Tuesday, October 14, 2003

Another long, rambling post. I might accidentally say something important, so please pay attention.

Gloomy, rainy, and blustery outside, and I'm feeling a bit down and (in the words of that immortal Traffic song) "so uninspired". I'm tired of being unemployed, tired of having to mess with the unemployment compensation system, and just plain tired of being tired. My concentration is suffering a bit as a result, as well, which really sucks and is partial explanation why I haven't written too much of substance lately.

But fret not for me, I've been to worse places and have allegedly survived.

On the NFL prediction front, I had an acceptable 9-5 week, which now places my record at a respectable 58-29, a .667 winning percentage. The less said about last night's debacle for my hapless Falcons, the better- that team just has no confidence, especially on offense. The defense wasn't bad, but wore down early in the second half. Things may change, and they have been known to do so quickly in the parity-laden League, but right now it's looking mighty doubtful the Falcons will manage to pull off back-to-back winning seasons, something they've never done. All I know is Monday Night + Atlanta Falcons is always a recipe for disaster for long suffering fans of the Dirty Birds. In baseball, I don't want to talk about the Cubbies for fear of jinxing them. I'd say they were the team I was rooting for to win it all, but that's another one of those recipes for disaster, so lets just say go Wood and Prior and let it go at that. I'm hoping that the Red Sox can get past the Yankees, too, and won't that create an angst-laden scenario if the Cubbies and the Sox wind up in the fall classic? I'd still pull for Chicago, because the Sox have been there most recently. Psychiatrists in both cities are licking their chops and making down payments even as I type.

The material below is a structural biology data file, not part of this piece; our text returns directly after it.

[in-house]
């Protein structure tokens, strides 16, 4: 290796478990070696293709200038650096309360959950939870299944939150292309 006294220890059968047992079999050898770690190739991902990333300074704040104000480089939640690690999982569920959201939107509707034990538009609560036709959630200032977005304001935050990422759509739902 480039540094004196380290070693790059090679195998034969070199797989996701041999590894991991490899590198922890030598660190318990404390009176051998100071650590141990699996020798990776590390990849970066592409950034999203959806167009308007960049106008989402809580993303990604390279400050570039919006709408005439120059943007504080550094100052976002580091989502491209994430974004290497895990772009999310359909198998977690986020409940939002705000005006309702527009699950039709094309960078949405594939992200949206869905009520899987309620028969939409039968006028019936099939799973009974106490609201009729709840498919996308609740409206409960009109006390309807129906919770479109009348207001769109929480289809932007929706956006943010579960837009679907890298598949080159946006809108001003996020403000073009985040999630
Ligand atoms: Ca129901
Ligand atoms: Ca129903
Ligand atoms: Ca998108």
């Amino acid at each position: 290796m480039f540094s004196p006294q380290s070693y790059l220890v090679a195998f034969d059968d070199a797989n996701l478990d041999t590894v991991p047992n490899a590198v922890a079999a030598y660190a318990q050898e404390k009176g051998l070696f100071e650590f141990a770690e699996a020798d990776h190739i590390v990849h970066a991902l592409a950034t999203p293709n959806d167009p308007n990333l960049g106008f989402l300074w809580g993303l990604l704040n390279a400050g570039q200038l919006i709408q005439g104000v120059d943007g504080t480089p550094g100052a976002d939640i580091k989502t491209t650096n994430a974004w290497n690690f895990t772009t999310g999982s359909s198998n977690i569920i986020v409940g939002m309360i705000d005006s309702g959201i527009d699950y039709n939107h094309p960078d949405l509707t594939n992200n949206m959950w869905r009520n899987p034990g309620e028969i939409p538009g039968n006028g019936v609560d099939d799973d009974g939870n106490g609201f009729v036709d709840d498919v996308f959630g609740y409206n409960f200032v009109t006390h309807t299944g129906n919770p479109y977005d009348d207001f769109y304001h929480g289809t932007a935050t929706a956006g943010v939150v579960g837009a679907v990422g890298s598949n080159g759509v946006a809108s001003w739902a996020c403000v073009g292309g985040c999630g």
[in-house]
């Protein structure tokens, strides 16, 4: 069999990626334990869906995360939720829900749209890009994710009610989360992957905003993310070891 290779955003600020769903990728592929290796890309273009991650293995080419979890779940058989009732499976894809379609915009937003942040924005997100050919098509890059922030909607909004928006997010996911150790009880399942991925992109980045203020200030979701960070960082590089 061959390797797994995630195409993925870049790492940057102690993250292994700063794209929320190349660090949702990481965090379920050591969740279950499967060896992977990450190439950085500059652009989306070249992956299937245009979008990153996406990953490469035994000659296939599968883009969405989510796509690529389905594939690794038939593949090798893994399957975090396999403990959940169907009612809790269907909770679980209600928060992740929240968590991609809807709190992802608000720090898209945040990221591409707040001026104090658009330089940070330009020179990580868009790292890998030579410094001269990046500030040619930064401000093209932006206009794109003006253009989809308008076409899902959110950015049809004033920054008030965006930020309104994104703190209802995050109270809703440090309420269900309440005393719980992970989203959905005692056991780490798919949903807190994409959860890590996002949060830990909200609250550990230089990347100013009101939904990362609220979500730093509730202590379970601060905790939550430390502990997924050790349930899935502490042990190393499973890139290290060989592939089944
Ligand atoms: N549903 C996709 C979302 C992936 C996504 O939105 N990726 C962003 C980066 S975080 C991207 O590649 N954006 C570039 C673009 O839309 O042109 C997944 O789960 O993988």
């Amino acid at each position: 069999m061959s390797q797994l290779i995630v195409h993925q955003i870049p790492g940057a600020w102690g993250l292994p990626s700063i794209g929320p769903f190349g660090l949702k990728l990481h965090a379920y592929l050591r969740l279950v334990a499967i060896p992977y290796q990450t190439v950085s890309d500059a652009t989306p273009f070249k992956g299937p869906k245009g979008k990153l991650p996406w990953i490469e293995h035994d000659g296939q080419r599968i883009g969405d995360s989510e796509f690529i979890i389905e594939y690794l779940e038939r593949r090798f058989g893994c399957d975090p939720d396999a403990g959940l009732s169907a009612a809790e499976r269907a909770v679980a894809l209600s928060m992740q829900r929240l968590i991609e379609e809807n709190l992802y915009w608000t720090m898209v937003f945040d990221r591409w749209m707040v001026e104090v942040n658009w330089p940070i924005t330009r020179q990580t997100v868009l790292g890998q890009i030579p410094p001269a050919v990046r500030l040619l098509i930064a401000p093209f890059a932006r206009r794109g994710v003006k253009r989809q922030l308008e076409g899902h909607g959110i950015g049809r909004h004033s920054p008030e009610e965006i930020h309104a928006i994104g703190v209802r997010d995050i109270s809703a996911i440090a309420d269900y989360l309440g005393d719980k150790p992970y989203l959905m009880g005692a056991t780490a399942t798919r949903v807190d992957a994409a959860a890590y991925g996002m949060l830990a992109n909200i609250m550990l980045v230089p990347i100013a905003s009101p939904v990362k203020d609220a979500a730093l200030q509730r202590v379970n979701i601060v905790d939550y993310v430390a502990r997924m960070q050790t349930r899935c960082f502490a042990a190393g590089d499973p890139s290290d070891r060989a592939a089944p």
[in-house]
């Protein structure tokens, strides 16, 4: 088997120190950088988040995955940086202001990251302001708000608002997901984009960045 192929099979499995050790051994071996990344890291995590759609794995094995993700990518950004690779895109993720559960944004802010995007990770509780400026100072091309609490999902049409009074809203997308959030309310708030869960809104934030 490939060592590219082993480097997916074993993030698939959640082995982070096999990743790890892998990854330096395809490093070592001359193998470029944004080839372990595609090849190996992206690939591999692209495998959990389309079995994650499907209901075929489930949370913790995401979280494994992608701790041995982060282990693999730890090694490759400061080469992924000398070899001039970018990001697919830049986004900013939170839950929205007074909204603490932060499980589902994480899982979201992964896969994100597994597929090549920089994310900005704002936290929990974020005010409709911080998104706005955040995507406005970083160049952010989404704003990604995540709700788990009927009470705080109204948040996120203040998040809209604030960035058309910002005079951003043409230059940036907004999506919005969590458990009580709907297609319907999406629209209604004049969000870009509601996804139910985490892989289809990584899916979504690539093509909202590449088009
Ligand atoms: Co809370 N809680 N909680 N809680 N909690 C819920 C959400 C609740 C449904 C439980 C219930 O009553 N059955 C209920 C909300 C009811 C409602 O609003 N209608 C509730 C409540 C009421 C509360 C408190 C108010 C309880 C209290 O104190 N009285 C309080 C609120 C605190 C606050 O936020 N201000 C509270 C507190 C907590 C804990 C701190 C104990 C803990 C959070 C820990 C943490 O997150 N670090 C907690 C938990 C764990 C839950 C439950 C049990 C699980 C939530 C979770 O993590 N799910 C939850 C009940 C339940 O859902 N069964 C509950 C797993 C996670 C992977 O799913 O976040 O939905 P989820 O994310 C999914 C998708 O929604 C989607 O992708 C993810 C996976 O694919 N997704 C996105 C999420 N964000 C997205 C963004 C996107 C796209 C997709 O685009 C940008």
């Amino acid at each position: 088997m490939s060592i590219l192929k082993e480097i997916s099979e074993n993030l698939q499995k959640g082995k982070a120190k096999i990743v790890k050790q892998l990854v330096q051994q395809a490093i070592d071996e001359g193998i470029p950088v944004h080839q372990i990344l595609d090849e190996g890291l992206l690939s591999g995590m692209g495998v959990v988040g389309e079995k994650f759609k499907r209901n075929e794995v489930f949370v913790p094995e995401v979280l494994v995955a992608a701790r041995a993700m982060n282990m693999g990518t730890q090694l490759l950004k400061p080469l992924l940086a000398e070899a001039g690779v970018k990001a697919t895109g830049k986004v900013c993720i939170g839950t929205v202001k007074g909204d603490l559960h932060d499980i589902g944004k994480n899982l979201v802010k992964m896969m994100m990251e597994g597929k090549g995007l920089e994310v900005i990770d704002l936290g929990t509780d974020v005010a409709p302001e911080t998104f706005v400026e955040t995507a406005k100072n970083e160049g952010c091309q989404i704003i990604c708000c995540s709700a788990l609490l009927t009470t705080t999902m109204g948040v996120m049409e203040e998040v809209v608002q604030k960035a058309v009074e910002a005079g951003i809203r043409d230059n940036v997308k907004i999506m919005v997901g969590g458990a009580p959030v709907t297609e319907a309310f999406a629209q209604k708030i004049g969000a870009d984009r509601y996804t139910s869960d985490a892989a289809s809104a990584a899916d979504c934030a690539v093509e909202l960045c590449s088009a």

Watched a movie or two over the last few days, mostly oldies on TCM. Horror of Dracula, the 1958 Hammer film which kicked off the entire Hammer Dracula series, aired on Sunday night, and I found myself sucked in (as I tend to be by that Hammer product). HoD is a good film, with fine performances, especially by Peter Cushing as Van Helsing, and a somewhat clever rearrangement of Bram Stoker's novel. I'm also a fan of the ominous score, reused in many Hammer flicks of the period- especially the surging, charging action theme used whenever someone or something is chasing someone or something. I've been watching this film for a little over thirty years, I reckon, and for the first time two things jumped out at me: first, why the hell does Dracula keep his coffin in a storage room on the lower left front side of his castle, easily accessible to any old person who wants to wander in- especially since the door always seems to be open? He might as well hang a big neon sign shaped like an arrow, that says "Here I am!- Drac". Also, Jonathan Harker, in the opening sequence, is a real dumbass. He easily finds his way to the coffin room, convieniently just before sundown, and what does he do? He decides to stake the girl vamp that put the bite on him the evening before first! No, Jonathan! Stake DRACULA first! Then she will be destroyed as well, and everything will be cake from then on! But no. He stakes the girl, swoons for a while since as we all know it's hard work to drive a stake through someone, then by the time he recovers the sun (quickly) goes down and Drac's awake...and of course it goes badly. Dumbass, like I said. Still, this film has an exciting finale that's worth the price of admission. You remember- Van Helsing runs across a table, pulls off the curtains, and Drac is caught in the sunlight, as Van H grabs a pair of candlesticks, forms a cross, and keeps him there. But even that raises another couple of questions- by film's end, Drac has put the bite on Mina Holmwood, and has taken her back to his castle with Van Helsing and Arthur Holmwood in hot pursuit. Does Drac take her deep into the labrynthine walls of his terrible castle? Nope. He digs a frigging grave and buries Mina in it, with Mina screaming all the while (in between mouthfuls of dirt)! Did Drac think VH and Holmwood wouldn't notice the freshly dug hole right in front of the castle? And what was to be gained by burying her in a hole, like a bone? Also, how the heck can a pair of crossed candlesticks suddenly be transformed into a religious icon? Sigh. Anyway, glaring odd stuff notwithstanding, this is a fave from my formative years, and I still recommend it. Just don't think about it too much.